"Sorry, sir. He doesn't mean it," Matthew cut in before Gilbert could start off again. He did in fact mean it very much. "It's part of his curse. More or less. We're actually very grateful." It wasn't stretching the truth very much, as Gilbert's bad temper was what had led him to being cursed in the first place. Technically it could be counted as being part of it.
To Matthew's relief, Feliks's expression softened to one of understanding.
"Well, if it's a part of a curse, I guess it can't be helped," He nodded, considering the matter. "Hey, I think I know something for improving manners in chickens...it might translate well to your friend here. Why don't we give it a try!" Matthew started. While he was sure Gilbert could use some improvements in manners, he was not about to offer him up to experimental magic. That was a rather dangerous business, and he'd heard many horror stories about people who had dabbled in things they didn't know about. Many irreversible spells came from inexperienced magicians. Just a look was enough to know Feliks was obviously a novice. Briefly, he wondered if anything would come of their bad luck being "cut off". Inconspicuously, he brushed some of the herbs from his hair.
"No, thank you for offering, but no. I think we'll take our leave here. We only wanted to make sure that these fellows made it to safe shelter for the night." The pigs each gave an appreciating snuffle and Matthew smiled uncertainly, trying to read Gilbert's expression. The prince seemed torn between accepting the mage as a good for nothing novice or attempting to shake an answer to transformation out of his blonde head. The chicken spell had given him some doubts.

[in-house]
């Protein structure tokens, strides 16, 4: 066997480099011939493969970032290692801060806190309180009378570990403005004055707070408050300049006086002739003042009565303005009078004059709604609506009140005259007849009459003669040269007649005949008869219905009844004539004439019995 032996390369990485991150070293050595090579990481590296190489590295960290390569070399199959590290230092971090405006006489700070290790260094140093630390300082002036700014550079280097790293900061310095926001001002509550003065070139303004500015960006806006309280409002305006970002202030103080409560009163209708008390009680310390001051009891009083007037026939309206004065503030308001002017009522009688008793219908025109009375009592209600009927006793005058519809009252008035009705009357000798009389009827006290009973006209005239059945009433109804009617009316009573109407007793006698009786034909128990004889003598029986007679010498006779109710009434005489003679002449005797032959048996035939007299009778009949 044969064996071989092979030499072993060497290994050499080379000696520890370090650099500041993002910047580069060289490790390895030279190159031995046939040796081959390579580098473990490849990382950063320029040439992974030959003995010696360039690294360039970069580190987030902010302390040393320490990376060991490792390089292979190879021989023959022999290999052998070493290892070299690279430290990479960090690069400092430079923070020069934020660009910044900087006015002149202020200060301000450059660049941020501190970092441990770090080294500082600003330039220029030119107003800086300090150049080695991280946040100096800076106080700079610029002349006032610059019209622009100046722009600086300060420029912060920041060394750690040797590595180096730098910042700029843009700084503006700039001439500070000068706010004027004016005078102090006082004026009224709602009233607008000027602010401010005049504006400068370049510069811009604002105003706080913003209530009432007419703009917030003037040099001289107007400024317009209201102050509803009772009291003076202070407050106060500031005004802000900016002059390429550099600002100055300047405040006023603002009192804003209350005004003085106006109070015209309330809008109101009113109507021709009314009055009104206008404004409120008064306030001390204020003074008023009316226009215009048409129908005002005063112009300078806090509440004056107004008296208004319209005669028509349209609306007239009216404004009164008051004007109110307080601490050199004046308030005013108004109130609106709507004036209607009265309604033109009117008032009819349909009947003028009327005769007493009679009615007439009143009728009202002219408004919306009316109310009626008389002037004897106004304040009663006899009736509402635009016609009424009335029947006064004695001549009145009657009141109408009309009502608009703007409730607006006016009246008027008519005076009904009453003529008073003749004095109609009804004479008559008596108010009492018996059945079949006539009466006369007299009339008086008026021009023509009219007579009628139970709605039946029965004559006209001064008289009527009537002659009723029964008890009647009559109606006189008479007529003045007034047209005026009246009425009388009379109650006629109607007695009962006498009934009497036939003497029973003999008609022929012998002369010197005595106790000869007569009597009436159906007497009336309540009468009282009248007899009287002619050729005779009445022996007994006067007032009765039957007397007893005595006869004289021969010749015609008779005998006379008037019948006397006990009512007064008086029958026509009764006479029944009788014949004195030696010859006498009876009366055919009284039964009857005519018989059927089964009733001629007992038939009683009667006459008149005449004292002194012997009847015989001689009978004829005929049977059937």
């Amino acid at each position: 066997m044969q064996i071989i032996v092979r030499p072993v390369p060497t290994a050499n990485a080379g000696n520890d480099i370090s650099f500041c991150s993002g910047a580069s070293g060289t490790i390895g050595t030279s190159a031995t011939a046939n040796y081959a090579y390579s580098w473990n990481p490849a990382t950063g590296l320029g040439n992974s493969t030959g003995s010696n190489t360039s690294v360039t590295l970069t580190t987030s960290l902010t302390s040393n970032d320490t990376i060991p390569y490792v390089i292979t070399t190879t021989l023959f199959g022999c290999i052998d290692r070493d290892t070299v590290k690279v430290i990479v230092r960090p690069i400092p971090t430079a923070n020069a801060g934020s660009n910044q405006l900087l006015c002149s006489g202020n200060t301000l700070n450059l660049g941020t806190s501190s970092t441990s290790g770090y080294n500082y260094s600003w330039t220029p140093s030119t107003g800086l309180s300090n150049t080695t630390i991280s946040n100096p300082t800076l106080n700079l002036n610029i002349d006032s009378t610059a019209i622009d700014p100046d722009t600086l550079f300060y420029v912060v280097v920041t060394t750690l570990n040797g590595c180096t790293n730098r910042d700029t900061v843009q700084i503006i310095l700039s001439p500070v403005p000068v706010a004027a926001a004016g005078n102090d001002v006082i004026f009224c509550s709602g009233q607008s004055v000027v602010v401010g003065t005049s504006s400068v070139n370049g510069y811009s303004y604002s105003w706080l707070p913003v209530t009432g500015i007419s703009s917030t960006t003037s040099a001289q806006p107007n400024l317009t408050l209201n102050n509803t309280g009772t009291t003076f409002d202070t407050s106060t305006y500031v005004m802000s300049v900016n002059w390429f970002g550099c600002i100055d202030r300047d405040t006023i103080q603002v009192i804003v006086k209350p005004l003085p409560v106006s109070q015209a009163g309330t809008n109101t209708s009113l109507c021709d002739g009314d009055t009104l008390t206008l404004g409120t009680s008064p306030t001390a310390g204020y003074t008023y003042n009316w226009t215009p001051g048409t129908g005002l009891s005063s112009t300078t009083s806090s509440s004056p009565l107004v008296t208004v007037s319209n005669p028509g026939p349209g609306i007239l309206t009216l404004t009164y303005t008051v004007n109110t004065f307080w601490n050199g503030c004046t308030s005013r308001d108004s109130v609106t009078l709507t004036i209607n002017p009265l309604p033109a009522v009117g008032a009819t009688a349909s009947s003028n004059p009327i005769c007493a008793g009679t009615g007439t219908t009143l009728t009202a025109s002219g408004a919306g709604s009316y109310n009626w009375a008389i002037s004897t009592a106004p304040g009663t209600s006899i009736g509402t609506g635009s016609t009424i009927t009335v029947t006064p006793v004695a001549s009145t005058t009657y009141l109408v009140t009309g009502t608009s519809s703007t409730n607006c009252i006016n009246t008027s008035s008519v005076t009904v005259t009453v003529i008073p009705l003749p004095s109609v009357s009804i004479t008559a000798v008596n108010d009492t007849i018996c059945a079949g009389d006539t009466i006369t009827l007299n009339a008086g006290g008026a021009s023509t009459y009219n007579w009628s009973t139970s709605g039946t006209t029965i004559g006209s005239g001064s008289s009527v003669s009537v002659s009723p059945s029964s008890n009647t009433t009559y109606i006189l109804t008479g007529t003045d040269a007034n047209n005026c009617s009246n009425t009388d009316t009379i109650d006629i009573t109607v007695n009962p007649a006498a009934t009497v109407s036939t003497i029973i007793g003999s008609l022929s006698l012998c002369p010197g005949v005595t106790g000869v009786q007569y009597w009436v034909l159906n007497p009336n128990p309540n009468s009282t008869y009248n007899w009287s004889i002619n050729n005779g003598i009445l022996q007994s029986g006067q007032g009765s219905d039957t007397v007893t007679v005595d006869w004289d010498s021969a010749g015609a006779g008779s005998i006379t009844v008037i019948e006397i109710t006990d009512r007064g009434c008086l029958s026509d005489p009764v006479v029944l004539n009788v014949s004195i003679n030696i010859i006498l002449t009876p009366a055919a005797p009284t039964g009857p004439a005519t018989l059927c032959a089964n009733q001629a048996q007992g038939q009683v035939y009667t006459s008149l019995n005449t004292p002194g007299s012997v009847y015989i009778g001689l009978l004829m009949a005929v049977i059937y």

Feliks puffed out his chest. "No place safer around here than with the king's own former magician! Especially since I changed most of the high court into wild animals and set them loose in the forest." Litany touched a hoof to his forehead, obviously having hoped his friend wouldn't have divulged that fact so freely. Stoney and Latch both sighed, patting their brother's shoulders in pity. Most of the headache in dealing with 'Goldilocks' fell to him. "Highly experimental magic. It was meant for a surprise at the king's birthday, but...well. He was certainly surprised, you have to give me that. I did get the job done! Getting all of the people back, though. That's been the problem."
"Th-that's why Litany had thought you w-w-wou-would have a chance if you brought us h-here," Latch snuffled nervously. Stoney took over for him. "The magic is still in the experimental stages, but we've been able to return to ourselves while keeping to a strict set of rules." Litany nodded, encouraged by his brothers, and finished while Feliks beamed, "We figure he's close to a breakthrough. You're only half changed into an animal, so it might be easier if he...er...tried a few spells on you. It would mean saving our kingdom. And the princess...well. She would benefit most."
Something clicked in Matthew's head.
"Is it possible that the fierce wolf you've been talking about...She's the princess?" The pigs looked uncomfortably between one another and the smiling magician, and finally nodded.
"You've got to be fucking kidding me."